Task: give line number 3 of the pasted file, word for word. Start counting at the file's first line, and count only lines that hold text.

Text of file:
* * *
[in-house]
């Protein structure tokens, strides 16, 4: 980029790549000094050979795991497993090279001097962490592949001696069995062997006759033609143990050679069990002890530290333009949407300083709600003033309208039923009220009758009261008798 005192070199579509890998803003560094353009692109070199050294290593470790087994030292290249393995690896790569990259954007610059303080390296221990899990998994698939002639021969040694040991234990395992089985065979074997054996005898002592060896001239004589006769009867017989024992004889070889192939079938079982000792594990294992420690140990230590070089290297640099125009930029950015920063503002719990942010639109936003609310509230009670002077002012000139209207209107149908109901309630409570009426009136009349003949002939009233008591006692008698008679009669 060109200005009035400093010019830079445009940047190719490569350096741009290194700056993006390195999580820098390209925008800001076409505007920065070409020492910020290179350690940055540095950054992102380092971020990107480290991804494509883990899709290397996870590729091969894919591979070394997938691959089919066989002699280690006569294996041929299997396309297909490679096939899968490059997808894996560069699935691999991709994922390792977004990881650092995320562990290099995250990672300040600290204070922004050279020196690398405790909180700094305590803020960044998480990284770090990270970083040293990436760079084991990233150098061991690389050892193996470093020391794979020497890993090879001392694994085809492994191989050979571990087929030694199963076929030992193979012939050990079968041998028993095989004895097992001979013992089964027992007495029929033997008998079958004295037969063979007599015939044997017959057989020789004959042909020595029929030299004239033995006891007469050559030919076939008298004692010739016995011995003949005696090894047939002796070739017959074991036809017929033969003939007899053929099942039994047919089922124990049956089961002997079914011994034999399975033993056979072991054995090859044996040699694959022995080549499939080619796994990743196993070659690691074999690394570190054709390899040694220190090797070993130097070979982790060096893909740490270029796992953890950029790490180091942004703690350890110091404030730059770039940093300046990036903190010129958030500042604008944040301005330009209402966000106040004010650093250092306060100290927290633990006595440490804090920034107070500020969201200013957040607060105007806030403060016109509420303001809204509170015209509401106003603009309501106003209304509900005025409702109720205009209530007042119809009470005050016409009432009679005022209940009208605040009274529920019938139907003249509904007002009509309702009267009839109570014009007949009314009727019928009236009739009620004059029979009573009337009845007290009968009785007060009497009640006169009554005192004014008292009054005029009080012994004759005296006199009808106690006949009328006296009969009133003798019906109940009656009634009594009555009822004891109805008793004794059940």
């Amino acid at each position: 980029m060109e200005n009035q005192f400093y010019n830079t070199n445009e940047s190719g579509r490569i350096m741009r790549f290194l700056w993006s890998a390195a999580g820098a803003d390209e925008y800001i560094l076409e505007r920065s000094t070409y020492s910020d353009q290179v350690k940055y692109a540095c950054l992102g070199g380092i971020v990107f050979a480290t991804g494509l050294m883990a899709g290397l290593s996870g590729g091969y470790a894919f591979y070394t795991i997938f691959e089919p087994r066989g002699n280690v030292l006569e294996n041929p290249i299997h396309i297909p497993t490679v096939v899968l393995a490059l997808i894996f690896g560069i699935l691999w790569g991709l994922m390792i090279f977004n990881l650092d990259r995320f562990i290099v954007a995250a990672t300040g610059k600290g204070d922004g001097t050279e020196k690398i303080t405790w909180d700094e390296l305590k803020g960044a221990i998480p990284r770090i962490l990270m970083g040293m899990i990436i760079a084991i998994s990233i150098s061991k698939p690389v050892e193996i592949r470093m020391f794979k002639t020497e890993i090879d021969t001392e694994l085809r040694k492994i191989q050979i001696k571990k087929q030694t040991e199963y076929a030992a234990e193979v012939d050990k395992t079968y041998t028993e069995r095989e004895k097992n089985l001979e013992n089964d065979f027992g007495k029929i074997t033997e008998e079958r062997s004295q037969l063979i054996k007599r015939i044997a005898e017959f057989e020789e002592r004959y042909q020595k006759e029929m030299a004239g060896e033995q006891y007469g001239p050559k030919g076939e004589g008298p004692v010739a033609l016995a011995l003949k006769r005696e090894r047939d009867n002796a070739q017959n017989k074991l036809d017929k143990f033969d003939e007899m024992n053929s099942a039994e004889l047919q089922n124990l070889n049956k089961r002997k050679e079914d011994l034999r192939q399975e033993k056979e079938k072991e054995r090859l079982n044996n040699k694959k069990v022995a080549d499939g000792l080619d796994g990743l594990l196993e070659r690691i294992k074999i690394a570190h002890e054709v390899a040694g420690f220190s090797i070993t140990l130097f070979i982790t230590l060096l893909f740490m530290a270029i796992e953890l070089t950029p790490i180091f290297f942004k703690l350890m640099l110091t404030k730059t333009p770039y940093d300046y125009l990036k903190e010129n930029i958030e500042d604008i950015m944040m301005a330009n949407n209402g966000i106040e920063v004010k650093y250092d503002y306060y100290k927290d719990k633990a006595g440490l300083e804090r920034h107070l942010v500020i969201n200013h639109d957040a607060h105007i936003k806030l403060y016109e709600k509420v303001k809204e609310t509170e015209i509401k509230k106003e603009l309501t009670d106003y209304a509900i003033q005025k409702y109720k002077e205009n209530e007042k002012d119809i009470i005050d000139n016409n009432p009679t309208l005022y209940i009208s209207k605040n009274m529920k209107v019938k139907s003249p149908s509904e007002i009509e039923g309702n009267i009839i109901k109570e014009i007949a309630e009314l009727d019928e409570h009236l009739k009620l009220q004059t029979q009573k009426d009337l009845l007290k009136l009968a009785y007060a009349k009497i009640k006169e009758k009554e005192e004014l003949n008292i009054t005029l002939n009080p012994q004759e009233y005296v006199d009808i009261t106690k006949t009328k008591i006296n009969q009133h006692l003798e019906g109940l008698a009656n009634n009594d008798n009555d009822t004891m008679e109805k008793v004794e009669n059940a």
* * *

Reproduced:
């Amino acid at each position: 980029m060109e200005n009035q005192f400093y010019n830079t070199n445009e940047s190719g579509r490569i350096m741009r790549f290194l700056w993006s890998a390195a999580g820098a803003d390209e925008y800001i560094l076409e505007r920065s000094t070409y020492s910020d353009q290179v350690k940055y692109a540095c950054l992102g070199g380092i971020v990107f050979a480290t991804g494509l050294m883990a899709g290397l290593s996870g590729g091969y470790a894919f591979y070394t795991i997938f691959e089919p087994r066989g002699n280690v030292l006569e294996n041929p290249i299997h396309i297909p497993t490679v096939v899968l393995a490059l997808i894996f690896g560069i699935l691999w790569g991709l994922m390792i090279f977004n990881l650092d990259r995320f562990i290099v954007a995250a990672t300040g610059k600290g204070d922004g001097t050279e020196k690398i303080t405790w909180d700094e390296l305590k803020g960044a221990i998480p990284r770090i962490l990270m970083g040293m899990i990436i760079a084991i998994s990233i150098s061991k698939p690389v050892e193996i592949r470093m020391f794979k002639t020497e890993i090879d021969t001392e694994l085809r040694k492994i191989q050979i001696k571990k087929q030694t040991e199963y076929a030992a234990e193979v012939d050990k395992t079968y041998t028993e069995r095989e004895k097992n089985l001979e013992n089964d065979f027992g007495k029929i074997t033997e008998e079958r062997s004295q037969l063979i054996k007599r015939i044997a005898e017959f057989e020789e002592r004959y042909q020595k006759e029929m030299a004239g060896e033995q006891y007469g001239p050559k030919g076939e004589g008298p004692v010739a033609l016995a011995l003949k006769r005696e090894r047939d009867n002796a070739q017959n017989k074991l036809d017929k143990f033969d003939e007899m024992n053929s099942a039994e004889l047919q089922n124990l070889n049956k089961r002997k050679e079914d011994l034999r192939q399975e033993k056979e079938k072991e054995r090859l079982n044996n040699k694959k069990v022995a080549d499939g000792l080619d796994g990743l594990l196993e070659r690691i294992k074999i690394a570190h002890e054709v390899a040694g420690f220190s090797i070993t140990l130097f070979i982790t230590l060096l893909f740490m530290a270029i796992e953890l070089t950029p790490i180091f290297f942004k703690l350890m640099l110091t404030k730059t333009p770039y940093d300046y125009l990036k903190e010129n930029i958030e500042d604008i950015m944040m301005a330009n949407n209402g966000i106040e920063v004010k650093y250092d503002y306060y100290k927290d719990k633990a006595g440490l300083e804090r920034h107070l942010v500020i969201n200013h639109d957040a607060h105007i936003k806030l403060y016109e709600k509420v303001k809204e609310t509170e015209i509401k509230k106003e603009l309501t009670d106003y209304a509900i003033q005025k409702y109720k002077e205009n209530e007042k002012d119809i009470i005050d000139n016409n009432p009679t309208l005022y209940i009208s209207k605040n009274m529920k209107v019938k139907s003249p149908s509904e007002i009509e039923g309702n009267i009839i109901k109570e014009i007949a309630e009314l009727d019928e409570h009236l009739k009620l009220q004059t029979q009573k009426d009337l009845l007290k009136l009968a009785y007060a009349k009497i009640k006169e009758k009554e005192e004014l003949n008292i009054t005029l002939n009080p012994q004759e009233y005296v006199d009808i009261t106690k006949t009328k008591i006296n009969q009133h006692l003798e019906g109940l008698a009656n009634n009594d008798n009555d009822t004891m008679e109805k008793v004794e009669n059940a």